Cayman Islands Mosquito Research & Control Unit Website

About Us

The MRCU mission is

To suppress mosquito populations so as to minimise discomfort from mosquito biting. To protect residents and visitors from mosquito-borne disease, and thereby enhance the quality of life and promote the economy of the Cayman Islands.

The Mosquito Research & Control Unit (MRCU) was established in 1965 when Marco Giglioli arrived from London with instructions ‘to establish a laboratory and conduct research with a view to advising the Cayman Government on suitable methods of control.’

The Mosquito Research and Control Unit aims to help Cayman Islands residents by reducing mosquito nuisance and protecting against mosquito-borne diseases such as malaria and dengue which are common in the region.

To do this, we employ an Integrated Pest Management approach, using a range of physical, biological and chemical control techniques to minimize nuisance levels of mosquitoes and prevent disease transmission.

History of MRCU

  • 1834 – The first record of a mosquito problem on Grand Cayman by the Governor of Jamaica who when visiting noted ‘The mosquitoes there amount to quite a national misfortune.’
  • 1938 – The first known survey of species was carried out by a visiting sanitary inspector followed the same year by a team from Oxford University
  • 1948 – Further surveys carried out by a visiting malariologist (Dr G Giglioli)
  • 1965 – The Mosquito Research & Control Unit was established under the control of Dr Marco Giglioli to prevent vector borne disease and to reduce nuisance biting. A laboratory was set up on the current site of George Town hospital A&E.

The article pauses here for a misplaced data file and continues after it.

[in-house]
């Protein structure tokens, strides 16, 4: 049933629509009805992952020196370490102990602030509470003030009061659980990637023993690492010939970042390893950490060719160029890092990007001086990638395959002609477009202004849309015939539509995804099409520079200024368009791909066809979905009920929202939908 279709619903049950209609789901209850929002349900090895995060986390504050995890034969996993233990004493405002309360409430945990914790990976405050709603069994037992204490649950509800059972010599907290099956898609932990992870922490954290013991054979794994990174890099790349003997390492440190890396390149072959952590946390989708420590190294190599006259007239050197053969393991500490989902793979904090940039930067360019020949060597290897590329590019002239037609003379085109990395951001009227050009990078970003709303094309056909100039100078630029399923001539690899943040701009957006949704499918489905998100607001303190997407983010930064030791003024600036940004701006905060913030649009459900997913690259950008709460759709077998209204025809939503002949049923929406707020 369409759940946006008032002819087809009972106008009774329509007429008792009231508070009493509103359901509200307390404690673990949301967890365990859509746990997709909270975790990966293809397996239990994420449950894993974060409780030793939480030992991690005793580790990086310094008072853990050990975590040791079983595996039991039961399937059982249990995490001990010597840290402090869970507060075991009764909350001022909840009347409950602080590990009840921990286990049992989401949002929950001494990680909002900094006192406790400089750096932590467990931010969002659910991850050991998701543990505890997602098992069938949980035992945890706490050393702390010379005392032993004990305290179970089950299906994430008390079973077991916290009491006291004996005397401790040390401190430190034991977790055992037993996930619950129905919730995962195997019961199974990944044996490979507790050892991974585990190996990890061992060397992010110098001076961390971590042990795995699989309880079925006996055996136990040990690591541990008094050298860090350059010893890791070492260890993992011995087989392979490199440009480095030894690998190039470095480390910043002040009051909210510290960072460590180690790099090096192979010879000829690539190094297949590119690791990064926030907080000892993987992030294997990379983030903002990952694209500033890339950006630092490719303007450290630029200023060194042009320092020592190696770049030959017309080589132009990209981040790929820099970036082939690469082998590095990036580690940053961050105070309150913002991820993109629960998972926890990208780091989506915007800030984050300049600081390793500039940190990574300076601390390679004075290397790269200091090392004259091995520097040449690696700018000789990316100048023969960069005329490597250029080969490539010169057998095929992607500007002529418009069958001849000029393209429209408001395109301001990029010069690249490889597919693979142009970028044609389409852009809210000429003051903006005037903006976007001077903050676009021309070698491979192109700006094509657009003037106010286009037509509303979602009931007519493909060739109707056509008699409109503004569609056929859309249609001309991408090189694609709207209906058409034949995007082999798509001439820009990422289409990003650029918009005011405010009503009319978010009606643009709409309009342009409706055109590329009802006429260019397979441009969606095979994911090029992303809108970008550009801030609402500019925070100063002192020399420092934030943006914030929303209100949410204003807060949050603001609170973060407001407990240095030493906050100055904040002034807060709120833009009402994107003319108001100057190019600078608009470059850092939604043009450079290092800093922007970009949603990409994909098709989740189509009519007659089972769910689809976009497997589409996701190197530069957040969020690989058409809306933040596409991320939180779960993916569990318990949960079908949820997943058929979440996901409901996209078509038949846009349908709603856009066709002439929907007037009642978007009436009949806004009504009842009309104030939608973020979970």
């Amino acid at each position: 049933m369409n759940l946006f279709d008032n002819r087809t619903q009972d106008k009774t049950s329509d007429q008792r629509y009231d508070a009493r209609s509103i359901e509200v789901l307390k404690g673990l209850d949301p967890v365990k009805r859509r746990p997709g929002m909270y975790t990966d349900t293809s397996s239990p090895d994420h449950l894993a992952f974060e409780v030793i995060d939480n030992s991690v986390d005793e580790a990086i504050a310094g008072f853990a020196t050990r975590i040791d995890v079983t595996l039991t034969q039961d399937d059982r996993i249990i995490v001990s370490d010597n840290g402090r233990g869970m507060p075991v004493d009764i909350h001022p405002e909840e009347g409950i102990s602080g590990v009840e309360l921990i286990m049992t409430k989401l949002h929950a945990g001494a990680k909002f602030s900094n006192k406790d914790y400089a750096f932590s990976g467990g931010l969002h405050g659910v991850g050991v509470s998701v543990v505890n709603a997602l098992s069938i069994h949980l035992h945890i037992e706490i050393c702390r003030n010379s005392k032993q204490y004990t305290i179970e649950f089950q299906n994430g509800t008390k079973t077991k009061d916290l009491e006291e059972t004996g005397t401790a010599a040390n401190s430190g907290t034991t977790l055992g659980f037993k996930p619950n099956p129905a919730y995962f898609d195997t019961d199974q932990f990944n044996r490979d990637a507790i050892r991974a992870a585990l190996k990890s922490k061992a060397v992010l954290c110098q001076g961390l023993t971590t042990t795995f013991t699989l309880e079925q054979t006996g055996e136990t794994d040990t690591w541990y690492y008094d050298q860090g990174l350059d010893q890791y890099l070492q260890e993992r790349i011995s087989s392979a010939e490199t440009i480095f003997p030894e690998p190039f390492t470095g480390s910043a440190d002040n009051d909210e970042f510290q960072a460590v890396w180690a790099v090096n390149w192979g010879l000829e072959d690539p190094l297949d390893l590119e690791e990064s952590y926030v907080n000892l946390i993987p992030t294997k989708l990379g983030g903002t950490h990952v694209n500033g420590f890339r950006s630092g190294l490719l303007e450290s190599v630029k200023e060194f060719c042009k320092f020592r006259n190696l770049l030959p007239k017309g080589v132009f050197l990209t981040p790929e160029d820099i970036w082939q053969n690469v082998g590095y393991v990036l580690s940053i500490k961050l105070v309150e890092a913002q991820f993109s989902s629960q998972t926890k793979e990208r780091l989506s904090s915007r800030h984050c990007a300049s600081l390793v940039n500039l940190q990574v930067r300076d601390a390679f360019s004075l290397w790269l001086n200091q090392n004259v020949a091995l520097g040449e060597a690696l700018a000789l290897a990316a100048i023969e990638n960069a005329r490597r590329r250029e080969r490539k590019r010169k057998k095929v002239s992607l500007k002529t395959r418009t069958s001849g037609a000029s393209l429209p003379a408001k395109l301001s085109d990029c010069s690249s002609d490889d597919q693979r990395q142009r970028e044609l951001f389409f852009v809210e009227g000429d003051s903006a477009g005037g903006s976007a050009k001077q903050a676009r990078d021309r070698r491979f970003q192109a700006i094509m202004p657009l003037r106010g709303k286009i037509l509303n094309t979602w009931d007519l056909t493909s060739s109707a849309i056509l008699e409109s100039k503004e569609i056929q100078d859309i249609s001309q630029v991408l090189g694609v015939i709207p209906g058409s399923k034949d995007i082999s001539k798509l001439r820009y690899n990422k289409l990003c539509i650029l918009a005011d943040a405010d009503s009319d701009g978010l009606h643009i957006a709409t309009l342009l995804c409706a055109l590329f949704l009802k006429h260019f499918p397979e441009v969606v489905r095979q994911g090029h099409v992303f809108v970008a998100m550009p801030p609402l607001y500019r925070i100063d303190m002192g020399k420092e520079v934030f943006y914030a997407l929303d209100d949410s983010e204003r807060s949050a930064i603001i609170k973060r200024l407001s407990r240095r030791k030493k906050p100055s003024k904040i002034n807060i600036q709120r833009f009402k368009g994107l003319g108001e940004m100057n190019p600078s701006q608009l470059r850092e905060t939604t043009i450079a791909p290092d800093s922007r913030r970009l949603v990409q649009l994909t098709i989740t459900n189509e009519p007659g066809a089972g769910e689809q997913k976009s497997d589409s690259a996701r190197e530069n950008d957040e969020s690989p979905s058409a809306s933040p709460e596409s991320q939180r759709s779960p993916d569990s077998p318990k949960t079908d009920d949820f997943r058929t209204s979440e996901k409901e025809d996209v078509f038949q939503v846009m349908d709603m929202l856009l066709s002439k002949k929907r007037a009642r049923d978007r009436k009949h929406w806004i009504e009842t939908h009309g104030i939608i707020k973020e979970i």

• 1966 – The Mosquito (Research &) Control Law was first passed.
  • 1966 – The first vehicle mounted fogging unit (a Tifa Todd machine) hit the streets of George Town by 1969 there were 9 fogging units mostly mounted on Mini Mokes, staffed largely by volunteers.

  • 1967 – Dyke building began in the swamps of Grand Cayman and the network of dykes and canals grew until 1983. This allowed for the swamp levels to be manipulated to interrupt the breeding cycles of the swamp mosquito.
  • 1968 – Port disinsection began; arrangements were made for the spraying of any ship or aircraft arriving in Grand Cayman.
  • 1970 – Operations began in the Sister Islands.
  • 1971 – The first aerial insecticide campaign took place using malathion from a Cessna Ag-Wagon aircraft.
  • 1971 – Dr Giglioli the Director of MRCU was awarded the Order of the British Empire (O.B.E) medal for his work in mosquito control.
  • 1972 – Aerial applications began on a large scale.
  • 1974 – Records were broken when 793,103 mosquitoes were caught in a trap in Bodden Town in a single night.
  • 1987 – Due to the appearance of insecticide resistance to conventional insecticides, hormonal and bacterial insecticides are introduced.
  • 1996 – Moved to the Giglioli Building on North Sound Road.
  • 1996 – Further excavation of the swamps (the creation of ‘canalitos’) increasing the flow of water in and out of the swamp with tide and rainfall.
  • 2003 – Large scale larviciding operations (using temephos) were first carried out and larvicing remains the mainstay for control of the swamp mosquitoes.
  • 2006 – the MRCU moves to it’s current custom built building on Red Gate Road.